EdVentures@Ijams homeschool jr naturalists study trees

Standing under the boughs of a Southern magnolia originally planted by the Ijams family at their homesite, EdVentures@Ijams homeschool naturalists work on their tree identification skills. 

The students started a basic leaf collection of some of the most common trees. With the help of their teacher/parents they will add to their collections at home.

Ijams works in league with the parents. Nature study works best when it's repeated outdoor lessons with homework in with their parent/teachers. We start the spark and the parent/teachers flame the internal fires of learning the various natural sciences: 
ornithology, entomology, herpetology, geology. etc. Today it was dendrology, the study of trees.

Young nature students have been coming to the Ijams Homesite since the Girl Scout day camps that began the summer of 1923.

Thanks to all the teacher/parents and to co-leaders Ijams naturalists: AmeriCorps' Ashlind Koskela and Christie Collins.

- Supplied photos by Teacher/Mom Cheri Hall.

Teacher/Mom Cheri spotted a barred owl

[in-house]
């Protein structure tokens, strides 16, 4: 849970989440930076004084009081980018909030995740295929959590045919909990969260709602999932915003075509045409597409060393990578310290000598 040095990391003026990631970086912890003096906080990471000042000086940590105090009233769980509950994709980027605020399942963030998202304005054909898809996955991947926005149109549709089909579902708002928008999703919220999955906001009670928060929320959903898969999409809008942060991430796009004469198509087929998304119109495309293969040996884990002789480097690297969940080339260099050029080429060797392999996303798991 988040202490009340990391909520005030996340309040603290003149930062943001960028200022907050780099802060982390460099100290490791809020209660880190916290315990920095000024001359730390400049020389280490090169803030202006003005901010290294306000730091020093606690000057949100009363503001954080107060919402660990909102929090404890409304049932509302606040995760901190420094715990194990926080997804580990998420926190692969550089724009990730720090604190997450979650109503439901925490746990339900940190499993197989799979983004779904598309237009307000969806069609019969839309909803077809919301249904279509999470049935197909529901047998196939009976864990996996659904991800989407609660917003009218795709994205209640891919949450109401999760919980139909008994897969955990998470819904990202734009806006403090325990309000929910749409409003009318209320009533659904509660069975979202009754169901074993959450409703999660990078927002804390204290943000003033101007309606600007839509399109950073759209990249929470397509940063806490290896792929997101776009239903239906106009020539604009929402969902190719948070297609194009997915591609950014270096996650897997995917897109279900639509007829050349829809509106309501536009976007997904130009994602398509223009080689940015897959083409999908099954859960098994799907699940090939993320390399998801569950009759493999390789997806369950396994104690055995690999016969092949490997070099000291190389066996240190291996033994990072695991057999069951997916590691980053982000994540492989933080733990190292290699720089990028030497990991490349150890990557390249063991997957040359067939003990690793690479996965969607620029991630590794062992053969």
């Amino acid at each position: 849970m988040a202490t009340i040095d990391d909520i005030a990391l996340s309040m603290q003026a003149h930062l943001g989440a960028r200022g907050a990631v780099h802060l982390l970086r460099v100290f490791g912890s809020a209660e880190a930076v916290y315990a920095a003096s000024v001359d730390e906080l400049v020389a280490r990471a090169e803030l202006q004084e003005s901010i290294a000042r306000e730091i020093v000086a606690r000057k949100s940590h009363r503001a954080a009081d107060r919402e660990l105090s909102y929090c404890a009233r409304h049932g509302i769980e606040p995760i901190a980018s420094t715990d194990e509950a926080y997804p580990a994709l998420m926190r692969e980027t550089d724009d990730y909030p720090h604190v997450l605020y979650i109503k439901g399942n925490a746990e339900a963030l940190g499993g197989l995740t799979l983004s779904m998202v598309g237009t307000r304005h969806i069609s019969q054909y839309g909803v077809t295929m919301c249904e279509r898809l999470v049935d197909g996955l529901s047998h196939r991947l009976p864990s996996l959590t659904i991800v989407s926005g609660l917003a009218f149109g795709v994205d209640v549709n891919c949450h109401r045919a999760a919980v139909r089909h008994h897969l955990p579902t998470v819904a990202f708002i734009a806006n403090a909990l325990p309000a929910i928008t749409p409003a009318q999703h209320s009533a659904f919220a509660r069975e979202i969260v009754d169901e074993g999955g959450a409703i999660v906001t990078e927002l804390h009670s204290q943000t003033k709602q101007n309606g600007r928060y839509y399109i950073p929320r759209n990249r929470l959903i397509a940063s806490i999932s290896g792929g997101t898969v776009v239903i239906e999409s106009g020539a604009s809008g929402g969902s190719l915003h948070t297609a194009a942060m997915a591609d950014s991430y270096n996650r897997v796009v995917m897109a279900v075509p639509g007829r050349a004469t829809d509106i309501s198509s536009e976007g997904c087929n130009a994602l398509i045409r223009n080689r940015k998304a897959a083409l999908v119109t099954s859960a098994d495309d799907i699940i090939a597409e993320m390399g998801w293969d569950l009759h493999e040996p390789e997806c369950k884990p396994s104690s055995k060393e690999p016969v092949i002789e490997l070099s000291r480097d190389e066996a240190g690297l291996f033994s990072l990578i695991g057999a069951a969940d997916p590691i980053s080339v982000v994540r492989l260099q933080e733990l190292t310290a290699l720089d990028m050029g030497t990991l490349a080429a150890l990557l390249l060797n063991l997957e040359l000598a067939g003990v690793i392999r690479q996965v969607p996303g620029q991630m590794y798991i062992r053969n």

Wednesday, April 12, 2017

EdVentures@Ijams home-schooled classes search the ponds

Ijams is, what it always was...the best place for kids to connect with nature. 

See it. Touch it. Hear it. 

In late March we held three amphibian classes in our EdVentures@Ijams series for home-schooled kids and their parent/teachers. (One teacher/Mom and her students actually drove from Athens to be part of the EdVenture.)

After an indoor formal class on the uniqueness of amphibians, their habitat requirements and their special place in the environment, the junior naturalists explored three different ponds at the nature center and found oodles of Eastern red-spotted newts (Good old Notophthalmus viridescens). We're like a comic-con for the finned-tailed salamanders. And our master critter-catcher Jacob from Kingston caught two giant spotted salamanders (Ambystoma maculatum).

The two yellow-spotted salamanders were the biggest things we found. Wow! They were whoppers!  

Junior naturalists have been coming to Ijams for decades to connect to the peace and tranquility of the real world (as opposed to the violence of today's virtual world.) It all began with day camps for Girl Scouts on the property of H.P. and Alice Ijams in the summer of 1923. Jacob caught the two spotted salamanders in the same pond that the Ijams cow used to drink from, talk about legacy.

This was the fifth in a series of eight classes. Next month the homeschoolers learn about trees. In May it's reptiles.

- Stephen Lyn Bales

- Supplied photos by Teacher/Mom Cheri Hall

Monday, April 10, 2017

TN Naturalists@Ijams second class was blooming

The 2017 edition of TN Naturalists@Ijams held its second class last Saturday.